In a matter where Thomson Geer acted for the respondent, the Supreme Court of Queensland has used its new power to sever void adjudication decisions for the first time and, in so doing, provided eager applicants with a reason to think twice before challenging adjudication decisions.
In Sunshine Coast Regional Council v Earthpro Pty Ltd & Ors  QSC 168 Justice Byrne considered an application by the Council for a declaration that an adjudication decision in Earthpro’s favour was void as a result of jurisdictional error.
Following termination of the relevant construction contract, Earthpro had sought payment from the Council. The Council refused to pay the amount claimed and Earthpro subsequently brought an adjudication under the Building and Construction Industry Payments Act 2004 (Qld) (BCIP Act).
The adjudicator found in favour of Earthpro and awarded it approximately $1.4 million, a large part of which was comprised of delay costs for extensions of time (EOT) claimed by Earthpro. Following payment of that sum, the Council brought an application alleging that the adjudicator’s decision was void on a number of bases and should be set aside.
Denial of procedural fairness
First, the Council alleged that the adjudicator had made crucial errors and denied the parties procedural fairness when awarding Earthpro several post-termination EOTs. The Court agreed with the Council that the adjudicator had made both:
a factual error by wrongly deciding that those claims had been made prior to termination when in fact they had not; and
a legal error by applying an incorrect and overly restrictive interpretation to the principles arising from the decision of Peninsula Balmain Pty Ltd v Abi Group Contractors Pty Ltd (2002) NSWCA 211 (an authority relied on by Earthpro during the adjudication).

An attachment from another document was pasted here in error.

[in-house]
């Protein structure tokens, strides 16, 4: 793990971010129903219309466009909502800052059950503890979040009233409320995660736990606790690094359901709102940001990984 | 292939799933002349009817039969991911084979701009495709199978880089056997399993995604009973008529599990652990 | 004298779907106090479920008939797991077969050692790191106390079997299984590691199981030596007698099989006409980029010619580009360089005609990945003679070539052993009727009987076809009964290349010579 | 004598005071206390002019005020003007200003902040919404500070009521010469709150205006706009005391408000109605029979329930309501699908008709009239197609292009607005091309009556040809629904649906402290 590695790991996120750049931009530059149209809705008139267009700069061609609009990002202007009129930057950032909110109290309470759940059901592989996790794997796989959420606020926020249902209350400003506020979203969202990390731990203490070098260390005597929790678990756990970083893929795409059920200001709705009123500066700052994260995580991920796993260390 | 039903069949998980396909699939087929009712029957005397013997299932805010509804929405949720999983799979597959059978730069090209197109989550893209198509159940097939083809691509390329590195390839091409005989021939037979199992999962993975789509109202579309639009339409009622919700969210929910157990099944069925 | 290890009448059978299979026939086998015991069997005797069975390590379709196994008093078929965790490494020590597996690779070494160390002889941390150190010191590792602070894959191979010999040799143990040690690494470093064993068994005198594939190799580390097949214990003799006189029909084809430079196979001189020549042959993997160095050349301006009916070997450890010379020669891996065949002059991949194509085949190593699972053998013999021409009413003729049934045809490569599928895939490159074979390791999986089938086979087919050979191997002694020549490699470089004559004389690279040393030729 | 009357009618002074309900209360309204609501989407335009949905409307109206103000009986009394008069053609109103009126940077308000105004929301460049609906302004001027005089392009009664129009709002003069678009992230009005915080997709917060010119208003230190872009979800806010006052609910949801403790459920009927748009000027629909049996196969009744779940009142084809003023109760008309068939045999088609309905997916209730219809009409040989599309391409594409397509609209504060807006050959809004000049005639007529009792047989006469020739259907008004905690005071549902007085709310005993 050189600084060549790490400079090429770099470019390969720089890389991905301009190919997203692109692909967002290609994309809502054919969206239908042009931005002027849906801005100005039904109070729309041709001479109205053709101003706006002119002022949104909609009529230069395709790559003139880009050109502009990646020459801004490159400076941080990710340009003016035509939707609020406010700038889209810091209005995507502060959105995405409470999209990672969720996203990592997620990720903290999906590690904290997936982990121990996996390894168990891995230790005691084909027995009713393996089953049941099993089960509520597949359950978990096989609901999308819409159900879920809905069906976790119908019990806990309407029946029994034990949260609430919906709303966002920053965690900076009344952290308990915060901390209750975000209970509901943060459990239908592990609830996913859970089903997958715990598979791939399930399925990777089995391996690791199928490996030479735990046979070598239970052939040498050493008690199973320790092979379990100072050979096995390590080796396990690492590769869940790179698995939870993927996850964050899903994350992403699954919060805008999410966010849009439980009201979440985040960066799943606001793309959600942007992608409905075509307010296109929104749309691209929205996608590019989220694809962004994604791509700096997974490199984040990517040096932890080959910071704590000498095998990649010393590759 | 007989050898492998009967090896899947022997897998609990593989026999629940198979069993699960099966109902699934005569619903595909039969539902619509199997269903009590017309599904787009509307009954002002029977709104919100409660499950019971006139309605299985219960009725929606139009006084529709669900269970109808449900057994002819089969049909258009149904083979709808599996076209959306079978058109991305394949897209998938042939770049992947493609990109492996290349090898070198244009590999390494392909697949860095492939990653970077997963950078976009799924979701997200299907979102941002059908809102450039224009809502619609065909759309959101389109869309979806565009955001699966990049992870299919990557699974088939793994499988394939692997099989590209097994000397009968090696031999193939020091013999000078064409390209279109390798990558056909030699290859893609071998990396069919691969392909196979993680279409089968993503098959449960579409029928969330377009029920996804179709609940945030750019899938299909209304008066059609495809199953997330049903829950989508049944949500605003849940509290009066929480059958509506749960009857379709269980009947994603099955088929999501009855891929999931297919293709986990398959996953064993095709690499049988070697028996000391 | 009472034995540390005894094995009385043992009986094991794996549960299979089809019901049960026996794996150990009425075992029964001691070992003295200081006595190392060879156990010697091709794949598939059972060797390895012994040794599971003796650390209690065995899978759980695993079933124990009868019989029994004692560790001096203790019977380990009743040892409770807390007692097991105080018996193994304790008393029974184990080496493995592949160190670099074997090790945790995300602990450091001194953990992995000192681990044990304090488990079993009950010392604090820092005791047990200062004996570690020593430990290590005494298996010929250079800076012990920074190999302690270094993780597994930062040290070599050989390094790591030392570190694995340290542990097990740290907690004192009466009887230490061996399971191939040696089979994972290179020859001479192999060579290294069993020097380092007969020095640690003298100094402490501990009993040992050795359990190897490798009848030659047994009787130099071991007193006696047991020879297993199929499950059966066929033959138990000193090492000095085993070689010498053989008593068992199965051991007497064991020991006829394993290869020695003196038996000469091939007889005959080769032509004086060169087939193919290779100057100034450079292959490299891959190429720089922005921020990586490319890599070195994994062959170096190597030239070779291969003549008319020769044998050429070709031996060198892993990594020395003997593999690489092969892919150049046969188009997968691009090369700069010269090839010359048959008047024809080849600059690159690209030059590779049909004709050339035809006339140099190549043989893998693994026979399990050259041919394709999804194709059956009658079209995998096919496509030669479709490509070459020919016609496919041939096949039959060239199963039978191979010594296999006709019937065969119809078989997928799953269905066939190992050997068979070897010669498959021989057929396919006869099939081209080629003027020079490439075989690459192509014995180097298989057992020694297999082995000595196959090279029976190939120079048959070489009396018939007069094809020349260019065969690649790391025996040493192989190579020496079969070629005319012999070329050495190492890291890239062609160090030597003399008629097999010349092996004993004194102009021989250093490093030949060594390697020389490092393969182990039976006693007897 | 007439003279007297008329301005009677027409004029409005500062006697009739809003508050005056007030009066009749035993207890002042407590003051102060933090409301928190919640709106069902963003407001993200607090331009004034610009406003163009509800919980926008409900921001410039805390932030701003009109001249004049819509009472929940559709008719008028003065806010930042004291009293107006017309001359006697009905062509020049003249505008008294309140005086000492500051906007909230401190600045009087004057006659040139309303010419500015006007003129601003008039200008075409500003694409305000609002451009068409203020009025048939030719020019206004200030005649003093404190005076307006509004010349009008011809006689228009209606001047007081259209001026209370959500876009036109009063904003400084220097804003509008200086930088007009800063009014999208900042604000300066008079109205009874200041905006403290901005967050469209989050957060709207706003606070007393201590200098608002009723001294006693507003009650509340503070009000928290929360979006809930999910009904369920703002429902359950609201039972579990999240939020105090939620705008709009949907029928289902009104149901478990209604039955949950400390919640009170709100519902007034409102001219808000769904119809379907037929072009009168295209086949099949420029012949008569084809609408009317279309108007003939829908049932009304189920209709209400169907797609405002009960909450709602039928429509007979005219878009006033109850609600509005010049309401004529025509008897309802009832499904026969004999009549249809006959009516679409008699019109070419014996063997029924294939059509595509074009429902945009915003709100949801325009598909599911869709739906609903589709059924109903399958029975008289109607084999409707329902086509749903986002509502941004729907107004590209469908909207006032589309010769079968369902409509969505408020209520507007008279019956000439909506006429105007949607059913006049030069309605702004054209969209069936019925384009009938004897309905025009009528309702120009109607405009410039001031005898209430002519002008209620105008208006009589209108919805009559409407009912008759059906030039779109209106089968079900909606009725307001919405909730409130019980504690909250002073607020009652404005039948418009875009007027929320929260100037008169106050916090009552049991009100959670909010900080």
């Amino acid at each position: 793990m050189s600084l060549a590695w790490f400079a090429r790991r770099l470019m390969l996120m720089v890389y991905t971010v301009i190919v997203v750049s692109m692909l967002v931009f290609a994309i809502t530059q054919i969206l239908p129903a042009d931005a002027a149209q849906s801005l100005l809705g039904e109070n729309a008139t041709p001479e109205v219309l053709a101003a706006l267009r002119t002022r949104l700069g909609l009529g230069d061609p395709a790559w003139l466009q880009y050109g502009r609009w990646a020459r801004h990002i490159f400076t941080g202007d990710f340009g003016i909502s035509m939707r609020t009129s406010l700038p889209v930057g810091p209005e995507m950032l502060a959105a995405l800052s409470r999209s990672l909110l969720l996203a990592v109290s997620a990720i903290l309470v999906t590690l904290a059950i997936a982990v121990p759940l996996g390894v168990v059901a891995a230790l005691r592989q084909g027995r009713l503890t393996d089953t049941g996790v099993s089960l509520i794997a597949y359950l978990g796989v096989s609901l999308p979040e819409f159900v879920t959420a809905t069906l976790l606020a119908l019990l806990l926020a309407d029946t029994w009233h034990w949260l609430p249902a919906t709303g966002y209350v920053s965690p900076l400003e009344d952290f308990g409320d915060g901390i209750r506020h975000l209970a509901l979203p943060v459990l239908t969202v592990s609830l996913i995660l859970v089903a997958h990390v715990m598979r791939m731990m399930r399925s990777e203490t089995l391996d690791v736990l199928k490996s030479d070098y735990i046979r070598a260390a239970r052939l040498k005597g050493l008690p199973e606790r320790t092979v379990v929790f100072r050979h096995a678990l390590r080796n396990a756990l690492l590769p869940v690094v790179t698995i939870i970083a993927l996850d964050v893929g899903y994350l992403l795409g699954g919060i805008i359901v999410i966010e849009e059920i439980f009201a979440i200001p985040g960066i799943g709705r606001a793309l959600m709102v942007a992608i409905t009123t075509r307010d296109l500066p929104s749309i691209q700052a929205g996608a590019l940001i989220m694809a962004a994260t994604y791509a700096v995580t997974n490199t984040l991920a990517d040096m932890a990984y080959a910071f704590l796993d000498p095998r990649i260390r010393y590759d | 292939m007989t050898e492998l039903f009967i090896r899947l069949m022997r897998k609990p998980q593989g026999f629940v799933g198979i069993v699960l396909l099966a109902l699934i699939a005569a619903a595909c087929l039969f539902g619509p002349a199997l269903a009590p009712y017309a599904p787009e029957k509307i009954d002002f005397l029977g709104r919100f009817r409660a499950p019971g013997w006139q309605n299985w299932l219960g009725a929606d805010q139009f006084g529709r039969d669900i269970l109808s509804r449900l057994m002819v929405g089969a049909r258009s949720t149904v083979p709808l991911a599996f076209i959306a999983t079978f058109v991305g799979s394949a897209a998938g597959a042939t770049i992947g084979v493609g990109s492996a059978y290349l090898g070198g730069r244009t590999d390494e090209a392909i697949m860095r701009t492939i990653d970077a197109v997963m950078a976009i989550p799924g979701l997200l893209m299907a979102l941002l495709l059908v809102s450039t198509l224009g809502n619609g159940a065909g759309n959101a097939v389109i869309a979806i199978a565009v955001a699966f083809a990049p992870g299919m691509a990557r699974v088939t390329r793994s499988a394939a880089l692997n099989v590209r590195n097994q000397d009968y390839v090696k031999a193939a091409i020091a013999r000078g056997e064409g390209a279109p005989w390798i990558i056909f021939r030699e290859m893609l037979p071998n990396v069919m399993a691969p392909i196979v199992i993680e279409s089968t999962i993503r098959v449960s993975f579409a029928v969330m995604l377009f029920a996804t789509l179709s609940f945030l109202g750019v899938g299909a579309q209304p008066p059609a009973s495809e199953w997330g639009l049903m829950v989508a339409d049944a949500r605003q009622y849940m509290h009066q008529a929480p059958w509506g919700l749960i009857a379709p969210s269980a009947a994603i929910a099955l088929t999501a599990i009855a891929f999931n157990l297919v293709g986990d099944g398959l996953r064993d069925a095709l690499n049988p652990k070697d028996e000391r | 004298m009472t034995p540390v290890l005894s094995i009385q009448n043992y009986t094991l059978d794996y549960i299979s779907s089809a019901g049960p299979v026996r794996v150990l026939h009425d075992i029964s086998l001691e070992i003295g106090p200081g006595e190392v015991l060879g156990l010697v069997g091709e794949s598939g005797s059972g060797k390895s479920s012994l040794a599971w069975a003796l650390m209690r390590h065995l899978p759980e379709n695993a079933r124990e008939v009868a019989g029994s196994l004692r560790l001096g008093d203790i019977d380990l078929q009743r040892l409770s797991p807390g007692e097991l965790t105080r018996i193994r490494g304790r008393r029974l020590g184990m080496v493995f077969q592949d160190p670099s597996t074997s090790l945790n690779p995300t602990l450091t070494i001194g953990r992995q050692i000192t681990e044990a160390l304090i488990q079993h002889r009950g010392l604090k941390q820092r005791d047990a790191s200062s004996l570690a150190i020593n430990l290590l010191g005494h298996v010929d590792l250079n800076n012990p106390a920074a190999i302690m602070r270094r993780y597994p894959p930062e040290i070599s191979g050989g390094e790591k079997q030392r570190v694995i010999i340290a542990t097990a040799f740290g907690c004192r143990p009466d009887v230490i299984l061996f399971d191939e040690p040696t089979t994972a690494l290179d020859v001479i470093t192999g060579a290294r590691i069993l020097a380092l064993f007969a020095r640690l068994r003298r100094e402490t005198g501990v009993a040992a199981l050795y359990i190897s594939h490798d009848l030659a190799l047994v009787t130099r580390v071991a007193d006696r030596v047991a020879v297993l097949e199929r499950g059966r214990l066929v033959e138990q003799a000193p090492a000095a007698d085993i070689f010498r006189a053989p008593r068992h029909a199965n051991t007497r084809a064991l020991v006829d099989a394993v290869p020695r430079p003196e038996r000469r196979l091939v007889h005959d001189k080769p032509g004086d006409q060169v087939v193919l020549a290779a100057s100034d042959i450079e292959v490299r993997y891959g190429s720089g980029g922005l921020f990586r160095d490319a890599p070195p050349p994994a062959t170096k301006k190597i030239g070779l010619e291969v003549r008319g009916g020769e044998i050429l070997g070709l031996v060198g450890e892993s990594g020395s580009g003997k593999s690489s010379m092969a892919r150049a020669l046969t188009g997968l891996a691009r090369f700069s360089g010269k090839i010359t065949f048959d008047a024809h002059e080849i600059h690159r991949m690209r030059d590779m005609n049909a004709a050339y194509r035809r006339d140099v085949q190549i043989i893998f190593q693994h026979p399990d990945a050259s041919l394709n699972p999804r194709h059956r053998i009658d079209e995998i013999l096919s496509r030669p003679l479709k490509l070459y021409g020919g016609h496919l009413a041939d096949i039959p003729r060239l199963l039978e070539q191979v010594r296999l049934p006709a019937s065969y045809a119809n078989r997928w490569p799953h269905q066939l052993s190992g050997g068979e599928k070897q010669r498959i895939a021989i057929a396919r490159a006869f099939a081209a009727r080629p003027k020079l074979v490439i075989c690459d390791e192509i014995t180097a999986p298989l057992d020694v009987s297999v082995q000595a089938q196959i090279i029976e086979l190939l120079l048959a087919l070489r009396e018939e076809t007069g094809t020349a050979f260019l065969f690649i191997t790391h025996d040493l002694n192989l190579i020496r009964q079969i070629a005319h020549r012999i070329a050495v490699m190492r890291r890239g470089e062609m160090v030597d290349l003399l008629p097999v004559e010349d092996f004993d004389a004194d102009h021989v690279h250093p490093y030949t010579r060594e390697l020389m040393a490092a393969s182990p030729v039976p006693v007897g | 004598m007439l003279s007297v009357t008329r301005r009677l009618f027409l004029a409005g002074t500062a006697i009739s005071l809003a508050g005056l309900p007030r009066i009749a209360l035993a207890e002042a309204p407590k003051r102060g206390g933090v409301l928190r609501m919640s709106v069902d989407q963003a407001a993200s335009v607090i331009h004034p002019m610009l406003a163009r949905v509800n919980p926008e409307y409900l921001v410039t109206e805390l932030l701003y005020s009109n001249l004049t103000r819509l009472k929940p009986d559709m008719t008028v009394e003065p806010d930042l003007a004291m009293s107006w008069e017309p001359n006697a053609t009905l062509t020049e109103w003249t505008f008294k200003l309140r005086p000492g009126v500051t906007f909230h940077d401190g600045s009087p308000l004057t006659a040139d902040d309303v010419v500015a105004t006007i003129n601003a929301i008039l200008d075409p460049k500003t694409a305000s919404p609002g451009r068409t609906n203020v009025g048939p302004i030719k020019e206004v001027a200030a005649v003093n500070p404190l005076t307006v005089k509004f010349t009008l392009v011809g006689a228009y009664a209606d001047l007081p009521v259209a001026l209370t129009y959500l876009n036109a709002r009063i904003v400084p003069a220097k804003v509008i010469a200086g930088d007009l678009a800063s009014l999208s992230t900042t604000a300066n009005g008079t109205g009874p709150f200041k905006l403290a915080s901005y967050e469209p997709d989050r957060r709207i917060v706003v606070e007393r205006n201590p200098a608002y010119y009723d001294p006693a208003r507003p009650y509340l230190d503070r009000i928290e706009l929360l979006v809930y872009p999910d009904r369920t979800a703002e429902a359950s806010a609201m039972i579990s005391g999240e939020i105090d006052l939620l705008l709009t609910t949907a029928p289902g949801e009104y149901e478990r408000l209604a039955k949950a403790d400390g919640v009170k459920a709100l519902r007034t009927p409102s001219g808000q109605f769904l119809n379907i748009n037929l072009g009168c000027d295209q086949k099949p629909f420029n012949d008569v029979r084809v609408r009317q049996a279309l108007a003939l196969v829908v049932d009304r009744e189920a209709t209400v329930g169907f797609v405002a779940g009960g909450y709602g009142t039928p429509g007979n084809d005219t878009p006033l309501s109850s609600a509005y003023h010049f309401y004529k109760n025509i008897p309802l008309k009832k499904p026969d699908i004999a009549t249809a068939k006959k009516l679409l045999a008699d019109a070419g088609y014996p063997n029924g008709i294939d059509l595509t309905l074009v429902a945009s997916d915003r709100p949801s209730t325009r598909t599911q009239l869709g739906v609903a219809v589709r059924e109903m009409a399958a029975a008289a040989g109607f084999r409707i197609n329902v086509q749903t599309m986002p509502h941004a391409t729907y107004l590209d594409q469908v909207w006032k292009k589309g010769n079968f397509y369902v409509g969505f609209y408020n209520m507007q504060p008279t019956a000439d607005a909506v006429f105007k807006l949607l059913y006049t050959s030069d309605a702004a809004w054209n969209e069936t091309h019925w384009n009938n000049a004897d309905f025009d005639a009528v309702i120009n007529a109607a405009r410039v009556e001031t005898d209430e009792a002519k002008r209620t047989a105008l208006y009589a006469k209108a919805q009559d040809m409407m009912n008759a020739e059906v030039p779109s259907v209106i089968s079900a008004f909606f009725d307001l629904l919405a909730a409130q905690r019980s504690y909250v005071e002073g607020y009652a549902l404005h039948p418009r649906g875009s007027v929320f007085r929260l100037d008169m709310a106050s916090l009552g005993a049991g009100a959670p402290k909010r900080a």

As neither Earthpro nor the Council had contended that the claims had been made pre-termination or that the restrictive interpretation of Peninsula Balmain applied, they had been denied procedural fairness by being deprived of the opportunity to make submissions on those points.
However, Justice Byrne held that no injustice resulted from these errors as they did not affect the outcome and a declaration that the decision was void was therefore inappropriate.
Re-agitation of claims
Secondly, the Council alleged that Earthpro had contravened the BCIP Act by re-agitating a claim relating to the saturation of alluvial material on the worksite caused by excessive rainfall and a failure by the Council to take certain steps to prevent the saturation.
Under the BCIP Act, parties are prevented from re-agitating issues already decided under a previous adjudication where that issue was essential to the prior decision.
In a previous adjudication between the parties, Earthpro had claimed for a variation due to the additional work caused by the saturation of the alluvium. This claim was denied by the adjudicator who held that, despite being aware of the risk, Earthpro failed to take certain steps which would have prevented the saturation.
In the later adjudication, Earthpro provided additional evidence demonstrating that it was not responsible for the saturation and claimed an EOT and delay costs in reliance on a separate contractual provision from that relied upon in the previous adjudication.
Earthpro submitted that it was not prevented from re-agitating the claim, as the claims were separate and distinct and had been brought on different contractual bases. However, Justice Byrne disagreed and found that the adjudicator had exceeded his jurisdiction by deciding issues in Earthpro’s favour which had already been decided against it in the prior adjudication, which were essential to that decision.